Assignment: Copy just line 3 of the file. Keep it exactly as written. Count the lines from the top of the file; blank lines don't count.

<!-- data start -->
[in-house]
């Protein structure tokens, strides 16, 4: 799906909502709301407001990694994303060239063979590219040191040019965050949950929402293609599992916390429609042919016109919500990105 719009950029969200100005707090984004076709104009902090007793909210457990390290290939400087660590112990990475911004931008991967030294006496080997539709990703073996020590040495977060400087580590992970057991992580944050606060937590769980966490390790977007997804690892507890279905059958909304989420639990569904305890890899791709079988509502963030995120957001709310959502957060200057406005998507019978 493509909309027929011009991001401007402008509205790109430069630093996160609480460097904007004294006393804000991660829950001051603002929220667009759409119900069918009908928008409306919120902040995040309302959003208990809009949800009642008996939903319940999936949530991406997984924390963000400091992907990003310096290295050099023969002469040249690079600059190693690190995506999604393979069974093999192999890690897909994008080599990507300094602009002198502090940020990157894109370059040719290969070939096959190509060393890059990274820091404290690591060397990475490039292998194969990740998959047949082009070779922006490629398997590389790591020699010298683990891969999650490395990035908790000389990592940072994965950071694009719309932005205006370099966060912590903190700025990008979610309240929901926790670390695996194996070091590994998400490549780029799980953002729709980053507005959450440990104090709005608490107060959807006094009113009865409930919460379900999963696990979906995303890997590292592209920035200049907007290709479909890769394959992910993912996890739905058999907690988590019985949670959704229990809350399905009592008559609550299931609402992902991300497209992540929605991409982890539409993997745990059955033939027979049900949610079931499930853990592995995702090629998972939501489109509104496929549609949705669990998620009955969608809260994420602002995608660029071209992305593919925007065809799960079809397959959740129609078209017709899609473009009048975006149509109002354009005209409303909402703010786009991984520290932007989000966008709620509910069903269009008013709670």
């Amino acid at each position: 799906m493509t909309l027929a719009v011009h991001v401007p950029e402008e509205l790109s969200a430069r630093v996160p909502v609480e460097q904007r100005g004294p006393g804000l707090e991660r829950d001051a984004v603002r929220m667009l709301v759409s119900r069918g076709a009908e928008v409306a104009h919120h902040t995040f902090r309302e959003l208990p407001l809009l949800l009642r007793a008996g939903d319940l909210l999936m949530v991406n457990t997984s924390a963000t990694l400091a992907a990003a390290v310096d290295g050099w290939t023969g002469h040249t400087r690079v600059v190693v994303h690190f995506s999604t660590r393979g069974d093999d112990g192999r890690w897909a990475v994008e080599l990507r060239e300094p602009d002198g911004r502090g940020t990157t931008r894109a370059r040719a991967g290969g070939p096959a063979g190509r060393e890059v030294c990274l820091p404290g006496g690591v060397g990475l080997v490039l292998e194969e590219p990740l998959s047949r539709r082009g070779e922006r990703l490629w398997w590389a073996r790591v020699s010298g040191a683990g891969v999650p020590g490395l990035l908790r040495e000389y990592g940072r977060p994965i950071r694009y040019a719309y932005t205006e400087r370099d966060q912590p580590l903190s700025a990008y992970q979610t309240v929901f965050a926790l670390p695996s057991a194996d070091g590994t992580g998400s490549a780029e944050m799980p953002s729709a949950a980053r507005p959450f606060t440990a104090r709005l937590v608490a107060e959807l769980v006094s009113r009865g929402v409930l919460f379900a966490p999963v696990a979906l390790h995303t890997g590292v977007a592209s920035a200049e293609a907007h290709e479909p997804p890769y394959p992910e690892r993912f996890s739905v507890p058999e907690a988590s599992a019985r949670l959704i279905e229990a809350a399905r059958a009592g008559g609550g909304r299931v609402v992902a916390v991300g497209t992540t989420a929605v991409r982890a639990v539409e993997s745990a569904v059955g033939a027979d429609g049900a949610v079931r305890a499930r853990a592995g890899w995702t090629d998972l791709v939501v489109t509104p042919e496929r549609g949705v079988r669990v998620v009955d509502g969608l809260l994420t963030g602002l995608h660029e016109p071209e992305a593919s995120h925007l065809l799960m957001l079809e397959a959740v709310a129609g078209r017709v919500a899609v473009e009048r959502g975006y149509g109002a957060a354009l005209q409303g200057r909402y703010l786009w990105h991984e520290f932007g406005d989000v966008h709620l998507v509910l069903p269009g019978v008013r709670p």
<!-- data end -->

């Amino acid at each position: 799906m493509t909309l027929a719009v011009h991001v401007p950029e402008e509205l790109s969200a430069r630093v996160p909502v609480e460097q904007r100005g004294p006393g804000l707090e991660r829950d001051a984004v603002r929220m667009l709301v759409s119900r069918g076709a009908e928008v409306a104009h919120h902040t995040f902090r309302e959003l208990p407001l809009l949800l009642r007793a008996g939903d319940l909210l999936m949530v991406n457990t997984s924390a963000t990694l400091a992907a990003a390290v310096d290295g050099w290939t023969g002469h040249t400087r690079v600059v190693v994303h690190f995506s999604t660590r393979g069974d093999d112990g192999r890690w897909a990475v994008e080599l990507r060239e300094p602009d002198g911004r502090g940020t990157t931008r894109a370059r040719a991967g290969g070939p096959a063979g190509r060393e890059v030294c990274l820091p404290g006496g690591v060397g990475l080997v490039l292998e194969e590219p990740l998959s047949r539709r082009g070779e922006r990703l490629w398997w590389a073996r790591v020699s010298g040191a683990g891969v999650p020590g490395l990035l908790r040495e000389y990592g940072r977060p994965i950071r694009y040019a719309y932005t205006e400087r370099d966060q912590p580590l903190s700025a990008y992970q979610t309240v929901f965050a926790l670390p695996s057991a194996d070091g590994t992580g998400s490549a780029e944050m799980p953002s729709a949950a980053r507005p959450f606060t440990a104090r709005l937590v608490a107060e959807l769980v006094s009113r009865g929402v409930l919460f379900a966490p999963v696990a979906l390790h995303t890997g590292v977007a592209s920035a200049e293609a907007h290709e479909p997804p890769y394959p992910e690892r993912f996890s739905v507890p058999e907690a988590s599992a019985r949670l959704i279905e229990a809350a399905r059958a009592g008559g609550g909304r299931v609402v992902a916390v991300g497209t992540t989420a929605v991409r982890a639990v539409e993997s745990a569904v059955g033939a027979d429609g049900a949610v079931r305890a499930r853990a592995g890899w995702t090629d998972l791709v939501v489109t509104p042919e496929r549609g949705v079988r669990v998620v009955d509502g969608l809260l994420t963030g602002l995608h660029e016109p071209e992305a593919s995120h925007l065809l799960m957001l079809e397959a959740v709310a129609g078209r017709v919500a899609v473009e009048r959502g975006y149509g109002a957060a354009l005209q409303g200057r909402y703010l786009w990105h991984e520290f932007g406005d989000v966008h709620l998507v509910l069903p269009g019978v008013r709670p």